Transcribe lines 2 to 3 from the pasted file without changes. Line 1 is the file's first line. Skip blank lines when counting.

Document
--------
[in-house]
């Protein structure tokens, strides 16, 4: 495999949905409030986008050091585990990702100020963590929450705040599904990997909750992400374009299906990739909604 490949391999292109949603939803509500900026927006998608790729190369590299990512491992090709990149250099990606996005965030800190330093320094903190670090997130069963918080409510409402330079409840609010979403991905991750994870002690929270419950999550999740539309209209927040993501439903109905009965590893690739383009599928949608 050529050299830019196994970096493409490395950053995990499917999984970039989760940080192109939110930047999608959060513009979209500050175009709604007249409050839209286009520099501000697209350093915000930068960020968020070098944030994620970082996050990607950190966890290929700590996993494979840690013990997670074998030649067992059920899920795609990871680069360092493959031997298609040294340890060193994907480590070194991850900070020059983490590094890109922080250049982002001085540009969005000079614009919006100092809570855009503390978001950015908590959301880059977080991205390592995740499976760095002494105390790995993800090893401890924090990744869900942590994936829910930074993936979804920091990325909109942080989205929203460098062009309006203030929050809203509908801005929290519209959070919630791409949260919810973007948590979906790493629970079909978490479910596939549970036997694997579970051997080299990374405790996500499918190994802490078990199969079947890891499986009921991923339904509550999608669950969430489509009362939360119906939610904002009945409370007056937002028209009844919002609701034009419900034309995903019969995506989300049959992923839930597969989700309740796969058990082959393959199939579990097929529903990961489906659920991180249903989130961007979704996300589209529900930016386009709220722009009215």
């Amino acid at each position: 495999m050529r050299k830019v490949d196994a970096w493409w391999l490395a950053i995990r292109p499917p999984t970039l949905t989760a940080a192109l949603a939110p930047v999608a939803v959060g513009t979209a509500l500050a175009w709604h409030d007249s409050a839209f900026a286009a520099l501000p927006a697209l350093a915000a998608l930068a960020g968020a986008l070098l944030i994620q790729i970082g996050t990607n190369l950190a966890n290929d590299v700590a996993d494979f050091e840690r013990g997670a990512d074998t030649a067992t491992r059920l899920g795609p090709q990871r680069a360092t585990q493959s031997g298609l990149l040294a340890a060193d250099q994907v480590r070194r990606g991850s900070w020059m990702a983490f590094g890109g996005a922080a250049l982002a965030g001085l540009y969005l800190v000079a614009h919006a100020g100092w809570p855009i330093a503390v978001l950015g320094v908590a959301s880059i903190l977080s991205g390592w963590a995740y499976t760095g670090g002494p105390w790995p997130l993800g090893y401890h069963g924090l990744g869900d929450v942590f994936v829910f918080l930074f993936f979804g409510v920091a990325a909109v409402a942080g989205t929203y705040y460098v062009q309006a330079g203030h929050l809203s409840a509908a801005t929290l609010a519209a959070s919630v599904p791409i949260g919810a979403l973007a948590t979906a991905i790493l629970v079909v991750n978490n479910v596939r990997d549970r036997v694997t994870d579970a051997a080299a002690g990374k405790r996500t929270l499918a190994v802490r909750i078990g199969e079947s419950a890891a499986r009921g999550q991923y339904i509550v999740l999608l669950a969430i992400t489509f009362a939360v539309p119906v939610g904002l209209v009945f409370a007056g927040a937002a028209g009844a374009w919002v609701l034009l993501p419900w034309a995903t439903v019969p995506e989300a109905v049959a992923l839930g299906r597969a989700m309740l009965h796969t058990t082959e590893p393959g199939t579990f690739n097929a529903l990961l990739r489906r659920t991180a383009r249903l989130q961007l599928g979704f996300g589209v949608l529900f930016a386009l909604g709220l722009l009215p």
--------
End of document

């Protein structure tokens, strides 16, 4: 495999949905409030986008050091585990990702100020963590929450705040599904990997909750992400374009299906990739909604 490949391999292109949603939803509500900026927006998608790729190369590299990512491992090709990149250099990606996005965030800190330093320094903190670090997130069963918080409510409402330079409840609010979403991905991750994870002690929270419950999550999740539309209209927040993501439903109905009965590893690739383009599928949608 050529050299830019196994970096493409490395950053995990499917999984970039989760940080192109939110930047999608959060513009979209500050175009709604007249409050839209286009520099501000697209350093915000930068960020968020070098944030994620970082996050990607950190966890290929700590996993494979840690013990997670074998030649067992059920899920795609990871680069360092493959031997298609040294340890060193994907480590070194991850900070020059983490590094890109922080250049982002001085540009969005000079614009919006100092809570855009503390978001950015908590959301880059977080991205390592995740499976760095002494105390790995993800090893401890924090990744869900942590994936829910930074993936979804920091990325909109942080989205929203460098062009309006203030929050809203509908801005929290519209959070919630791409949260919810973007948590979906790493629970079909978490479910596939549970036997694997579970051997080299990374405790996500499918190994802490078990199969079947890891499986009921991923339904509550999608669950969430489509009362939360119906939610904002009945409370007056937002028209009844919002609701034009419900034309995903019969995506989300049959992923839930597969989700309740796969058990082959393959199939579990097929529903990961489906659920991180249903989130961007979704996300589209529900930016386009709220722009009215």
């Amino acid at each position: 495999m050529r050299k830019v490949d196994a970096w493409w391999l490395a950053i995990r292109p499917p999984t970039l949905t989760a940080a192109l949603a939110p930047v999608a939803v959060g513009t979209a509500l500050a175009w709604h409030d007249s409050a839209f900026a286009a520099l501000p927006a697209l350093a915000a998608l930068a960020g968020a986008l070098l944030i994620q790729i970082g996050t990607n190369l950190a966890n290929d590299v700590a996993d494979f050091e840690r013990g997670a990512d074998t030649a067992t491992r059920l899920g795609p090709q990871r680069a360092t585990q493959s031997g298609l990149l040294a340890a060193d250099q994907v480590r070194r990606g991850s900070w020059m990702a983490f590094g890109g996005a922080a250049l982002a965030g001085l540009y969005l800190v000079a614009h919006a100020g100092w809570p855009i330093a503390v978001l950015g320094v908590a959301s880059i903190l977080s991205g390592w963590a995740y499976t760095g670090g002494p105390w790995p997130l993800g090893y401890h069963g924090l990744g869900d929450v942590f994936v829910f918080l930074f993936f979804g409510v920091a990325a909109v409402a942080g989205t929203y705040y460098v062009q309006a330079g203030h929050l809203s409840a509908a801005t929290l609010a519209a959070s919630v599904p791409i949260g919810a979403l973007a948590t979906a991905i790493l629970v079909v991750n978490n479910v596939r990997d549970r036997v694997t994870d579970a051997a080299a002690g990374k405790r996500t929270l499918a190994v802490r909750i078990g199969e079947s419950a890891a499986r009921g999550q991923y339904i509550v999740l999608l669950a969430i992400t489509f009362a939360v539309p119906v939610g904002l209209v009945f409370a007056g927040a937002a028209g009844a374009w919002v609701l034009l993501p419900w034309a995903t439903v019969p995506e989300a109905v049959a992923l839930g299906r597969a989700m309740l009965h796969t058990t082959e590893p393959g199939t579990f690739n097929a529903l990961l990739r489906r659920t991180a383009r249903l989130q961007l599928g979704f996300g589209v949608l529900f930016a386009l909604g709220l722009l009215p």